Keys Spotlight: The Story Behind the Street Piano

“Touch to See”: The VisionCorps Piano

From a distance, the VisionCorps piano looks like a plain, white piano. However, a closer look reveals something more: a series of raised images that include faces, the Earth, swirls, rays of light, and a message in braille that reads “Touch to see”.

Located right across from their offices on North Queen Street in the RRTA Bus station, the piano represents the commitment VisionCorps has to assisting their 2,000 clients and the approximately 250,000 Pennsylvanians who are blind or vision impaired.

Formerly known as the Susquehanna Association for the Blind and Vision Impaired, VisionCorps’ mission is to empower those with vision loss to attain independence, according to Amy Giangiulio, Marketing and Communication Coordinator. They do this through three ‘arms’: the Foundation arm, which is the fundraising arm of the business; the Enterprise Division arm, which aims to lower the 70% unemployment rate for vision impaired Americans by employing workers on projects such as sewing pads for the inside of military helmets and bottling chemicals that go into federal prisons; and the Services arm, which offers occupational therapy, daily living skills instruction, and support services for adults and youth.

Although it is their first time with a Keys for the City piano, it is not their first time working with Music for Everyone. In April, with the help of Stephen Patterson, founder of Ukulele Uprising, Anita Lefever, who helps with the youth services at VisionCorps, and Mika McDougall, board member of Horizons (A summer enrichment program at Lancaster Country Day School), VisionCorps applied for a $1,000 grant from Music for Everyone to buy 15 ukuleles to be shared by VisionCorps and Horizon children. “Our youth services students were taught how to use ukuleles. They actually learned how to play the ukulele through a group (Ukulele Uprising) that came and taught them. And at our last 2nd Look event they performed with their ukuleles” says Amy Giangiulio.

For Amy, this is just the start of incorporating music into their youth and adult services.

“That’s the first big musical undertaking I’ve been aware of since I’ve been here. However, since we now also have a Keys For the city piano, it’s becoming a more important thing to us.”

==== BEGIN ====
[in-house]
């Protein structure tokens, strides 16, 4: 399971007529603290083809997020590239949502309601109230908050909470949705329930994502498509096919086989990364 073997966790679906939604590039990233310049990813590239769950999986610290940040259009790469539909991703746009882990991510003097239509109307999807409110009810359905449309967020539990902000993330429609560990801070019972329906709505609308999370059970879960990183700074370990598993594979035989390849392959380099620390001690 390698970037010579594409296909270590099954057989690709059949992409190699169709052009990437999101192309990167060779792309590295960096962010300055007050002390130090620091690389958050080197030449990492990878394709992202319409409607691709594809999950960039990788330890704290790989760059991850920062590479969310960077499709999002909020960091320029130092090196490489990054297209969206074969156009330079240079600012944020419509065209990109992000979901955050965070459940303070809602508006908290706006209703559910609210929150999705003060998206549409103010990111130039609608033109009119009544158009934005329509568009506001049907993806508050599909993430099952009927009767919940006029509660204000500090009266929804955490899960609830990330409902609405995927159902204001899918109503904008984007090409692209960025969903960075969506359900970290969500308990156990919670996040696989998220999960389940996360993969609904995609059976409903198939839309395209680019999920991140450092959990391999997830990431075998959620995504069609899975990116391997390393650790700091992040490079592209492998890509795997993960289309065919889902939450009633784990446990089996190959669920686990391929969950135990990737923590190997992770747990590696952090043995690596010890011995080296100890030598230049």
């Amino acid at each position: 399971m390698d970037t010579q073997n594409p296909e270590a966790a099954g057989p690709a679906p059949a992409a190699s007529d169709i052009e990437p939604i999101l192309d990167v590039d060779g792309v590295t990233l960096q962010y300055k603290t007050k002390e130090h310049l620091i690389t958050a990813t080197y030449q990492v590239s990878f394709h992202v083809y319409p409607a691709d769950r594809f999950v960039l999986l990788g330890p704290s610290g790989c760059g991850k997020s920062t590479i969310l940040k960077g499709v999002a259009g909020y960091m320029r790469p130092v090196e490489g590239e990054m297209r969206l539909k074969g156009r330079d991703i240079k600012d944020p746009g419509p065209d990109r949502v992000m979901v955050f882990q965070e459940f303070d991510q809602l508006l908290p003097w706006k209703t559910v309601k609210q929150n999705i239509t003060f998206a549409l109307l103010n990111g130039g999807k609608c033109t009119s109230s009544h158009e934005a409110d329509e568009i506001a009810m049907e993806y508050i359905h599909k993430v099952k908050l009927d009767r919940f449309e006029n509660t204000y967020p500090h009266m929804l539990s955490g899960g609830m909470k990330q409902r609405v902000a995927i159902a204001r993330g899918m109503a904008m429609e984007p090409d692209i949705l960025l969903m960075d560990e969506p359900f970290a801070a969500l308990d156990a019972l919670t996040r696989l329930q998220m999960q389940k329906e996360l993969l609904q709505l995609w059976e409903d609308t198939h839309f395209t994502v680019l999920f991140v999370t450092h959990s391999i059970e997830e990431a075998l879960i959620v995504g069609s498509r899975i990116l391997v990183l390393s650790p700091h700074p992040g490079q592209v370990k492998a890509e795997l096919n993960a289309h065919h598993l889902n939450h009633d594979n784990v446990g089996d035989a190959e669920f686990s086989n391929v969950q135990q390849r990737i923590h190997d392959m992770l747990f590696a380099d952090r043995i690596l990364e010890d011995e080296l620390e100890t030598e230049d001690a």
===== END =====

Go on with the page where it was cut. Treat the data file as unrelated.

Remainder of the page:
For Sherry Harry, Senior Director of Business Relations & Marketing at VisionCorps, her ties with the organization go back even further. “John Gerdy (founder of Music for Everyone) and I have worked together for two to three years on the Extraordinary Give and gotten to know each other that way, and I also knew Root 222 (the designers of the piano) because they did work for two years at the Extraordinary Give. It’s just through building relationships between these community partners. Through multiple partnerships over the years, [Music for Everyone] really felt that VisionCorps was one of the organizations they wanted to highlight because they’ve worked with us, and in turn Ukulele Uprising is teaching the children. It all comes around.”

For Root 222, it all comes down to who the piano is for. “I think because we knew the nature of the group we were doing it for, we wanted to… do something specifically for the patrons of the business, being in this case the blind” says Anthony Mark, one-third of the Root 222 trio that also includes Deric Hettinger and Schon Wanner, “So this piece is tactile, something you can see with your hands. And really, the whole piano being painted white was to bring home that it was for touching and not for looking at.”

“It’s really for the blind.” Schon Wanner elaborates, “You can only see the raised images up-close. When we do work for the public, it’s for the public; [The piano] tells people to be inclusive and give something to people who don’t get public art created for them.”

For Deric Hettinger, the piano pushed the trio into uncharted creative territory “When Anthony Mark came up with the idea of drawing in caulk, it was definitely breaking down a wall and trying something new. I thought it was very inventive to just make a painting you can touch. We definitely played with our creative side. I know it might be simple or minimalistic, and we were thinking about throwing a flair of color here and there, but I think it was a unique, one of a kind experience to make almost like a white wedding cake. It’s very off-the-cuff for us because we usually love colorful imagery, so we went in a new direction, which I enjoyed.”

This seemingly simple piano tells a complex story, written by the people who have inspired it. It is a narrative of hard work, service, and community partnerships, dedicated and made for those who are blind or vision impaired.

For Amy Giangiulio, the piano’s ability to silently spread awareness is its best quality “I have seen people there probably every time I’ve walked by but one… I hope when people are seeing the VisionCorps logo and understanding the tactile art of the piece and the braille that’s on it that they’re linking that to our building and the services we provide to the community. It’s all about awareness, because the more we can get the community to know what we do and to be involved with what we do, the more it spreads via word of mouth in our community and the more people we can help.” For this organization, it all comes around.

 

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